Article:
FROM NATURE TO THE FACTORY
The path taken in the production of confectionary.
Brazil is recognized globally as a country with ideal conditions for producing food products, being one of the largest exporters in the world. One category which is currently gaining momentum in exportation is that of candies, gums, toppings and chocolates (confectionary). The opportunities are ample, considering that the global market stands at US$ 196.5 billion, and grows on average by 4% per year.
The origin of sweets is confused with that of its base ingredient: sugar. Its discovery dates back to the Persians, around 500 BC, when they found a plant named “the rose that gives honey without the work of bees”, which was in fact sugar cane. Brazilians inherited the taste and cultivation of sugar from the Portuguese who brought it to the country in the 16th Century. In the sugar farm kitchens, the ladies taught the slaves to correctly mix the ingredients. With the growth of its commercialization in the national market, the Portuguese recipes began to spread throughout the entire colony and became a part of the staple diet.
Today, the production of Brazilian sweets is vast and diversified and achieves international recognition. Manufacturers prioritize the raw material and the quality of production.
The Brazilian producer of premium chocolates, Aquim, for example, highlights the importance of the raw materials in the production process of its products. “From the beginning to end, the process is conducted by a maximum of 16 hands”, states Amanda Martins Trope, Marketing Executive for Aquim. The first step is the manual collection of cacao by the farm workers. A screening process is performed in this first step, whereby the fruits that do not meet the quality standards of the company are not used for the product.
After breaking the fruit, they remove the sweet white pulp, mixed with the seeds. This pulp is transported to the fermentation room. Similar to wine, the pulp is fermented in rounded tanks. It is this process which causes the cacao to change color from white to dark brown. Once fermented, the stone of the fruit becomes known as cacao nibs.
When fermentation is complete, the nibs pass through a drying process in the sun. This way, the water contained within evaporates and only the fruit flavor cacao juice remains, which was absorbed during fermentation. After drying in the sun, the nibs pass through a final classification and analysis stage by Chef Samantha Aquim, who personally selects which nibs will be used in the composition of each chocolate.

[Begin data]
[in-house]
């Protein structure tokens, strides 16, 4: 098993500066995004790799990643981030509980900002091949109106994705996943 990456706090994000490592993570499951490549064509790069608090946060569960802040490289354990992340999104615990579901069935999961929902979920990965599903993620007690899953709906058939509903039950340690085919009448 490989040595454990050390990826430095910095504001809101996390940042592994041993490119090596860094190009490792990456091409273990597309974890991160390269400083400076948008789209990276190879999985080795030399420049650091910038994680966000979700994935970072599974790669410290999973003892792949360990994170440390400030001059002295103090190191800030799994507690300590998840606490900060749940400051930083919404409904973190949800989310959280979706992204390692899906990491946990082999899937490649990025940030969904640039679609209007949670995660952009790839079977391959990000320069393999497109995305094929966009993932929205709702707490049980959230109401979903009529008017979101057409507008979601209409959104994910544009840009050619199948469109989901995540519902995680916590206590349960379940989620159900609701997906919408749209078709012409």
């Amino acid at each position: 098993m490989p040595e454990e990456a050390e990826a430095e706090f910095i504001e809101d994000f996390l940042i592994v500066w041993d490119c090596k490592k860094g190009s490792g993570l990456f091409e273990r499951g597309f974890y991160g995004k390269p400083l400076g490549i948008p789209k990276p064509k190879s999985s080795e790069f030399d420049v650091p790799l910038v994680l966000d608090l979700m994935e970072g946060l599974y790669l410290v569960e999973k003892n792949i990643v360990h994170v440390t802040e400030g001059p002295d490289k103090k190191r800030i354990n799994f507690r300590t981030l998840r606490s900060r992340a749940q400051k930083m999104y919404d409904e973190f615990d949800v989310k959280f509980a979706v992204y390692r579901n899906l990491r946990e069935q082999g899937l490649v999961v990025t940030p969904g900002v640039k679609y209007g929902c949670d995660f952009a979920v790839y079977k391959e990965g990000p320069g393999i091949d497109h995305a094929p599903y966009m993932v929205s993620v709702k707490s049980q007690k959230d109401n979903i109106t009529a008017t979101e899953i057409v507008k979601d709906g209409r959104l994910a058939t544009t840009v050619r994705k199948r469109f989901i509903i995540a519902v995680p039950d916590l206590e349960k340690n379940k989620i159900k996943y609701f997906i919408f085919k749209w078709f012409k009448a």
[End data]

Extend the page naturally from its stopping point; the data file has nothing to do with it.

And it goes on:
Banana Brasil, the snacks manufacturer from Santa Catarina, uses ingredients such as fruits, nuts and seeds and has ‘Banana Passa’ as one of their flagship products, which is completely natural, without any addition of sugar or additives, also have an intense and sustainable criteria for producing their products. The entire production process is manual and the employees are fundamental for the company to produce a high quality product.
“We buy green bananas from small producers in the region and we have full control over the natural maturation process of the fruit. The bananas, therefore, are peeled manually and dehydrated in a greenhouse. After dehydration, they are selected and packaged”, explains Vanessa Marinho, Marketing Executive at Banana Brasil, discussing the Banana Passa product.
She concludes that before commencing work at the company, the employees at Banana Brasil receive training and get to know the different sectors of the company. Furthermore, the company maintains a very close relationship with the banana producers and puts on regular technical events to ensure the quality of the fruit and the security of the rural worker.
Toffano, a company from Sao Paulo that produces and sells sweets from nougat to candies and lollipops, relying on 330 employees, give details about their manufacturing process too. “For its most popular products, the company utilizes raw materials from plant origin: sugar (which comes from sugar cane in Brazil) and glucose (which comes from corn), which are purchased from large produce companies”, highlights Marco Forte from the production department at the company.
According to Marco, everything begins with the mixing of sugar and glucose. These products are dissolved and cooked in barrels. When creating a filled candy, the temperature reaches 145° C. It’s this which causes the candy to be so hard. It takes around 10 minutes for the mixture to reach a homogeneous consistency, after which, the candy mixture is just needed and cooled, and then placed in machines to take on the correct shape. From there, the candy leaves ready to be packaged.